The National Capital Planning Commission has recommended that more than $1.3 billion be spent over the next six years on federal construction and development projects in the Washington area, with about 60 percent of the funding going to the District itself.

But the federal planning agency, in its annual review of long-range building proposals by 16 federal departments and agencies, continued to oppose a dozen assorted federal construction projects here -- including more than $85 million in improvements to National Airport because no master plan exists for National.

Instead, the planning commission recommended 18 projects that it considers important for the Washington area but which individual federal agencies and the Carter Administration have not proposed to Congress. The 18 include dredging sections of the Potomac River, as well as improvements to the Union Station-National Visitor Center, the National Arboretum and Constitution and Independence avenues.

The planning agency also is urging expansion of Manassas National Battlefield Park and improvements to six other Washington-area parks, including the Georgetown waterfront, Daingerfield Island and Jones Point on the Alexandria waterfront, and restoration of the decaying 190-year-old markers that surround the original boundaries of the District of Columbia.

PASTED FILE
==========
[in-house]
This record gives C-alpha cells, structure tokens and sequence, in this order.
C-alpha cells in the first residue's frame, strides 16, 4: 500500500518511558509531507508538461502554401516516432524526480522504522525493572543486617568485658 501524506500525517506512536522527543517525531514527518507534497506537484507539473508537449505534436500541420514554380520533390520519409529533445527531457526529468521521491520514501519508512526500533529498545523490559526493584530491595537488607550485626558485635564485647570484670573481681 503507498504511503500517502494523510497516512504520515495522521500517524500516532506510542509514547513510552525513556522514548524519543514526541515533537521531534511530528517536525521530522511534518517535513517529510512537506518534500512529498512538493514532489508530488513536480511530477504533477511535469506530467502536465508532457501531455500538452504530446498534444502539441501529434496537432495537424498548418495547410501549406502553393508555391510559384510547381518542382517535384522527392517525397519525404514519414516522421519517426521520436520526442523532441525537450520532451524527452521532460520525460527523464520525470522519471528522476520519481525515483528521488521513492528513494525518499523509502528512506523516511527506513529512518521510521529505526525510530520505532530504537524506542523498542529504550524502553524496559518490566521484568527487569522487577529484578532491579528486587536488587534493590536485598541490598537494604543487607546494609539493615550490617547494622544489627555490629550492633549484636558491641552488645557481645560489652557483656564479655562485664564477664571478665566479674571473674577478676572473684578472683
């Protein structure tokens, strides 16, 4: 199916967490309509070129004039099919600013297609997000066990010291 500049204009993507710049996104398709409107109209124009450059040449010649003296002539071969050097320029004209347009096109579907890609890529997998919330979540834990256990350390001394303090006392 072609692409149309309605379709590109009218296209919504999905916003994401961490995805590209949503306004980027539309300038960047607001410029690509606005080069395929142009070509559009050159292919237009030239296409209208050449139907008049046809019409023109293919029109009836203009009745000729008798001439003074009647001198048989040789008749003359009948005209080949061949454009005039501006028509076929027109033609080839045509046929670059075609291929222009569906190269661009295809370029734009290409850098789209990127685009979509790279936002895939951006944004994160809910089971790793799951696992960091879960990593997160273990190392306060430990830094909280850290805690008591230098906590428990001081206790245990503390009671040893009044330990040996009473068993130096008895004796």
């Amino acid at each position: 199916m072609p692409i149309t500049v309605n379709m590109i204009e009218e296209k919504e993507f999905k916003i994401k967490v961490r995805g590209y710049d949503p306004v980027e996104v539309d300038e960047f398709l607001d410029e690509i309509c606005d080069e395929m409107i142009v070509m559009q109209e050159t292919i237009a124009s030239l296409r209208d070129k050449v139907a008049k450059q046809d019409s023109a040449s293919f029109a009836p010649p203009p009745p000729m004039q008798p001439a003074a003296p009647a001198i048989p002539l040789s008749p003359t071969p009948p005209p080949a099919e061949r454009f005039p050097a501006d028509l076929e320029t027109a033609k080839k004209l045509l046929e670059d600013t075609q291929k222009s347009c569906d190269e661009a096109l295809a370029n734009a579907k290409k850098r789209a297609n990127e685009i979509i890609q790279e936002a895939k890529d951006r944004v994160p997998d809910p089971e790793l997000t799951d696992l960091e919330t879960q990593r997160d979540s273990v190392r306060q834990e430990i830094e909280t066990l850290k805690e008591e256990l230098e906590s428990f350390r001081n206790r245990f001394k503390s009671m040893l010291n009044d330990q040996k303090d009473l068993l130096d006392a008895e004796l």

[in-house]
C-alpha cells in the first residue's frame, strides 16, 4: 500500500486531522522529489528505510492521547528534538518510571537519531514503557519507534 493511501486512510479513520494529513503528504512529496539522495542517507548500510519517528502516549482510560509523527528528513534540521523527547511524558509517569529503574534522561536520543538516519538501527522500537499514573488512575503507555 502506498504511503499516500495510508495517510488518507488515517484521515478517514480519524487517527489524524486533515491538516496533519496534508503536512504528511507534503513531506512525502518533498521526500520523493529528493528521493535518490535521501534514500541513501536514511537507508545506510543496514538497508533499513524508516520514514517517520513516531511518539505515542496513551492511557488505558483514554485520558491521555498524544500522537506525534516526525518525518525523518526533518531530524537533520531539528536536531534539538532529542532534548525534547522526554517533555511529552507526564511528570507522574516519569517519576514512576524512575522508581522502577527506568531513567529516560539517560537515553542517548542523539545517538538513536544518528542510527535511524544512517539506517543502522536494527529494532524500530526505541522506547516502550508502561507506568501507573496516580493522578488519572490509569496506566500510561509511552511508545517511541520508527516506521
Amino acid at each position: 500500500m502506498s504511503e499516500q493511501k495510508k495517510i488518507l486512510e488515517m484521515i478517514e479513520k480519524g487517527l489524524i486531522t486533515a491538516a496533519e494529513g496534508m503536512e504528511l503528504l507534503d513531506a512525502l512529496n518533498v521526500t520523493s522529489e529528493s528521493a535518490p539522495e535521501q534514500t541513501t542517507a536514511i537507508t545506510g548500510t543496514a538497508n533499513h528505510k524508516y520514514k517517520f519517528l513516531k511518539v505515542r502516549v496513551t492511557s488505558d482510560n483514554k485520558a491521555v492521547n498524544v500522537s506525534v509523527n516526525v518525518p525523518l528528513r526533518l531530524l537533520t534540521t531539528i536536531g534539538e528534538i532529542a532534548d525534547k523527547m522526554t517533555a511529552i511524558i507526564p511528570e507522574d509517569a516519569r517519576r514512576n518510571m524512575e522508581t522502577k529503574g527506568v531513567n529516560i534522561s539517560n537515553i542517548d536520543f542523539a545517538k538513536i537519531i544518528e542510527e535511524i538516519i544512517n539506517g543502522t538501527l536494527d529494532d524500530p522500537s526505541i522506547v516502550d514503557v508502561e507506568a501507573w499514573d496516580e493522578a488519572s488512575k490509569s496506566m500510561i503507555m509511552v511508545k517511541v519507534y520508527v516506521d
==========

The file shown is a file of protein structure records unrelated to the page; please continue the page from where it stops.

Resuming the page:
Among the proposed District projects endorsed by the commission are a $106 million military office building on Bolling-Anacostia Air Force Base for the Defense Intelligence Agency, a $61 million office building at 2d and E streets NW for the Bureau of Labor Statistics and a new $205 million home for the Government Printing Office beside the Rhode Island Avenue Metro station in Northeast Washington.

This session of Congress has been limiting the expensive practice of leasing federal office space and may speed up construction of some federal buildings here, such as the BLS building. It also may approve construction of others not included in current building proposals, such as a new Silver Spring headquarters for the Nuclear Regulatory Commission. But Congress apparently will again decline to fund the GPO building, which has been proposed since 1976 and would be the most expensive federal building ever erected.

Other District projects proposed for construction within the next six years include more than $90 million in improvements at Walter Reed Army Medical Center, $13 million at Fort McNair, $2.7 million for a Nautilus submarine memorial at the Washington Navy Yard, $4.2 million for an Air Force Band Center at Bolling-Anacostia, $8 million in National Park Service repairs to bridges and parks, $80 million in renovations to eight downtown federal office buildings, $26 million in National Zoo improvements and $2.5 million to restore the exterior of the Smithsonian Institution's Renwick Gallery.

Not all the 144 construction projects proposed by federal agencies and approved by the National Capital Planning Commission will be built in the near future, since Congress traditionally funds only 50 to 75 percent of the projects requested.